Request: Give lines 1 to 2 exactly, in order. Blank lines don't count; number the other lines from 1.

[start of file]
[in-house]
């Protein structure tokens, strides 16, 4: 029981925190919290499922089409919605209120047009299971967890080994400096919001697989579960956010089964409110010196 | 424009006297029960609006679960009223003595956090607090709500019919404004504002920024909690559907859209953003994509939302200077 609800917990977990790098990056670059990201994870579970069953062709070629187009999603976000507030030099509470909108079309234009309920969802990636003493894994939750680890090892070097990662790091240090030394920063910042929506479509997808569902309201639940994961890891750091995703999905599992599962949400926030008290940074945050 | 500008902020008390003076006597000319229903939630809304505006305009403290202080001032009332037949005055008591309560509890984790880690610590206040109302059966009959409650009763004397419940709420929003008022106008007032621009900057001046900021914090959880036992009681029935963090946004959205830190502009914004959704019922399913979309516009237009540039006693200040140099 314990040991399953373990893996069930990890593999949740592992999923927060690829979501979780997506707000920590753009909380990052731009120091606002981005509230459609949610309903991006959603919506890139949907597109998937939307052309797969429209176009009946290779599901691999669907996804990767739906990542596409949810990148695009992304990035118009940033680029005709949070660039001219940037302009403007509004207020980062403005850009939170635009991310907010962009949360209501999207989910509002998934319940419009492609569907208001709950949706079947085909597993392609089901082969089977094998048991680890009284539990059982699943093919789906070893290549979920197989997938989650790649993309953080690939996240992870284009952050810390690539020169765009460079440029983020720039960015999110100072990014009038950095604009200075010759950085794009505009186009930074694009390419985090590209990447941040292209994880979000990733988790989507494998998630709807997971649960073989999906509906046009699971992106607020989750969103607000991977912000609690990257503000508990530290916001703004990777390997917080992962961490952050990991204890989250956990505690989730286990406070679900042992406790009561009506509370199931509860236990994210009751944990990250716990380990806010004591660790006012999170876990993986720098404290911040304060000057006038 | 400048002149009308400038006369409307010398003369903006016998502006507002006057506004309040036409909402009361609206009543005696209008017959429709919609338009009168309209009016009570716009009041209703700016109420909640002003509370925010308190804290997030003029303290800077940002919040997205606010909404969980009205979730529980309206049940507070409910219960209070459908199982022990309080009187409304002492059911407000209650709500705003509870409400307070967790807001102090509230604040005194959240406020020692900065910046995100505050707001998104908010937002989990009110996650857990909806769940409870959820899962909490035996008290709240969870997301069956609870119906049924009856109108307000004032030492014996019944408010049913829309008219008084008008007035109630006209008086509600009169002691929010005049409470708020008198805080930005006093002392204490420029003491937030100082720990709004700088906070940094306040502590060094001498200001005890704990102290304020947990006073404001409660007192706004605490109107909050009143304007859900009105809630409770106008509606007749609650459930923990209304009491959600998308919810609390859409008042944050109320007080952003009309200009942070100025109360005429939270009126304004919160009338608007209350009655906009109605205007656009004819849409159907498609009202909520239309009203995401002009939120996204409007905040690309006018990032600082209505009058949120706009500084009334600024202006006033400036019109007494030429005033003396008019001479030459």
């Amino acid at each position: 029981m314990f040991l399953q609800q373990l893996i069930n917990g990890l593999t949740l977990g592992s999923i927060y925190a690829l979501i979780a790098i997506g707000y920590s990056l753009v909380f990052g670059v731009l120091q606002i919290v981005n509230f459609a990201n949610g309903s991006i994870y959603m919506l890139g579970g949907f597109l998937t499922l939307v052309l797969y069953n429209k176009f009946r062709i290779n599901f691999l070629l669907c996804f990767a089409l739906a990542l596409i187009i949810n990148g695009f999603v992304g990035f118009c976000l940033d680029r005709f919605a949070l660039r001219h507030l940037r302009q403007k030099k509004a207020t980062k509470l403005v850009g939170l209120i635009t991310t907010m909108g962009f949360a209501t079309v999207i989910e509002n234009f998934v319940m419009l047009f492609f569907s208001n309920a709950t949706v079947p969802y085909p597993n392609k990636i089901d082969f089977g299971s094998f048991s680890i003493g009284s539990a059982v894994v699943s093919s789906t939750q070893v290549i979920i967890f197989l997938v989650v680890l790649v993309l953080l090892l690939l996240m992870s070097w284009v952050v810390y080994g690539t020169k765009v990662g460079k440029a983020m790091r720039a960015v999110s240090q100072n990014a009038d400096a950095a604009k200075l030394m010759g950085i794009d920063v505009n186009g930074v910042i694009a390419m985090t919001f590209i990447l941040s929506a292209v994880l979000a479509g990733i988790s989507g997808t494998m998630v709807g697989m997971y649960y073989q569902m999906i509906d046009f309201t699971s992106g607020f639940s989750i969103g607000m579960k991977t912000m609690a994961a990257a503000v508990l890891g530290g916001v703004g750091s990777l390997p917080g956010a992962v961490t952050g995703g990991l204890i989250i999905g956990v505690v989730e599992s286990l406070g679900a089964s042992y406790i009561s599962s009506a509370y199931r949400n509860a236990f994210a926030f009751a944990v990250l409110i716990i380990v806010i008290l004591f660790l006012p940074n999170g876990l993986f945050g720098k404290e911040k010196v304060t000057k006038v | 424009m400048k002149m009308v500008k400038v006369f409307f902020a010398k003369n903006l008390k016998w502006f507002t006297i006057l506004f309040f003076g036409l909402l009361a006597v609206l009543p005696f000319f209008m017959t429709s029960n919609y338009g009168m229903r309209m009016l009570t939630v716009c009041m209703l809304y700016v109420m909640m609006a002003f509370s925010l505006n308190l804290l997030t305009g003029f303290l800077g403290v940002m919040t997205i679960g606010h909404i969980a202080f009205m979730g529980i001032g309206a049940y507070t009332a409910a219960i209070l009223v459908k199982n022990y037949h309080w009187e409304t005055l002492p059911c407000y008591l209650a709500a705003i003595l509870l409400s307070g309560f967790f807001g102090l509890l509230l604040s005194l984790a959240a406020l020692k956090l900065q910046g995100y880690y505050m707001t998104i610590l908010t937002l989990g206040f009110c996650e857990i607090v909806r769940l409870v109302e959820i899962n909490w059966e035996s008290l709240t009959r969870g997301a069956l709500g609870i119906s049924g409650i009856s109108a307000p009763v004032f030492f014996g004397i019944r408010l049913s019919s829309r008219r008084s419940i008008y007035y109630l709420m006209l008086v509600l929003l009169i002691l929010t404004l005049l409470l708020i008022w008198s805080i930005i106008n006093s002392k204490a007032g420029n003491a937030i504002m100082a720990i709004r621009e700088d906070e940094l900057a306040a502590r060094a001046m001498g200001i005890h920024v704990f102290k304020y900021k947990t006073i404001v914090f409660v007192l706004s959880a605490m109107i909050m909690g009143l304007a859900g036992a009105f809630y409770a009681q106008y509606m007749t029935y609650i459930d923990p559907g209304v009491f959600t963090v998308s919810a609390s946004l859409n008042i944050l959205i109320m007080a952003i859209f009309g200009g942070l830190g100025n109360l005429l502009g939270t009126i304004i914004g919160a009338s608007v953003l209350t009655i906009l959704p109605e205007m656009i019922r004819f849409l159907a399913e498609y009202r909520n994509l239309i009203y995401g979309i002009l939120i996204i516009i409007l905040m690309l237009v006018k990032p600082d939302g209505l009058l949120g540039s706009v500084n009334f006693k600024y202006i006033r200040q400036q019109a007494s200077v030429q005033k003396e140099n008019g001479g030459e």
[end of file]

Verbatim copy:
[in-house]
């Protein structure tokens, strides 16, 4: 029981925190919290499922089409919605209120047009299971967890080994400096919001697989579960956010089964409110010196 | 424009006297029960609006679960009223003595956090607090709500019919404004504002920024909690559907859209953003994509939302200077 609800917990977990790098990056670059990201994870579970069953062709070629187009999603976000507030030099509470909108079309234009309920969802990636003493894994939750680890090892070097990662790091240090030394920063910042929506479509997808569902309201639940994961890891750091995703999905599992599962949400926030008290940074945050 | 500008902020008390003076006597000319229903939630809304505006305009403290202080001032009332037949005055008591309560509890984790880690610590206040109302059966009959409650009763004397419940709420929003008022106008007032621009900057001046900021914090959880036992009681029935963090946004959205830190502009914004959704019922399913979309516009237009540039006693200040140099 314990040991399953373990893996069930990890593999949740592992999923927060690829979501979780997506707000920590753009909380990052731009120091606002981005509230459609949610309903991006959603919506890139949907597109998937939307052309797969429209176009009946290779599901691999669907996804990767739906990542596409949810990148695009992304990035118009940033680029005709949070660039001219940037302009403007509004207020980062403005850009939170635009991310907010962009949360209501999207989910509002998934319940419009492609569907208001709950949706079947085909597993392609089901082969089977094998048991680890009284539990059982699943093919789906070893290549979920197989997938989650790649993309953080690939996240992870284009952050810390690539020169765009460079440029983020720039960015999110100072990014009038950095604009200075010759950085794009505009186009930074694009390419985090590209990447941040292209994880979000990733988790989507494998998630709807997971649960073989999906509906046009699971992106607020989750969103607000991977912000609690990257503000508990530290916001703004990777390997917080992962961490952050990991204890989250956990505690989730286990406070679900042992406790009561009506509370199931509860236990994210009751944990990250716990380990806010004591660790006012999170876990993986720098404290911040304060000057006038 | 400048002149009308400038006369409307010398003369903006016998502006507002006057506004309040036409909402009361609206009543005696209008017959429709919609338009009168309209009016009570716009009041209703700016109420909640002003509370925010308190804290997030003029303290800077940002919040997205606010909404969980009205979730529980309206049940507070409910219960209070459908199982022990309080009187409304002492059911407000209650709500705003509870409400307070967790807001102090509230604040005194959240406020020692900065910046995100505050707001998104908010937002989990009110996650857990909806769940409870959820899962909490035996008290709240969870997301069956609870119906049924009856109108307000004032030492014996019944408010049913829309008219008084008008007035109630006209008086509600009169002691929010005049409470708020008198805080930005006093002392204490420029003491937030100082720990709004700088906070940094306040502590060094001498200001005890704990102290304020947990006073404001409660007192706004605490109107909050009143304007859900009105809630409770106008509606007749609650459930923990209304009491959600998308919810609390859409008042944050109320007080952003009309200009942070100025109360005429939270009126304004919160009338608007209350009655906009109605205007656009004819849409159907498609009202909520239309009203995401002009939120996204409007905040690309006018990032600082209505009058949120706009500084009334600024202006006033400036019109007494030429005033003396008019001479030459």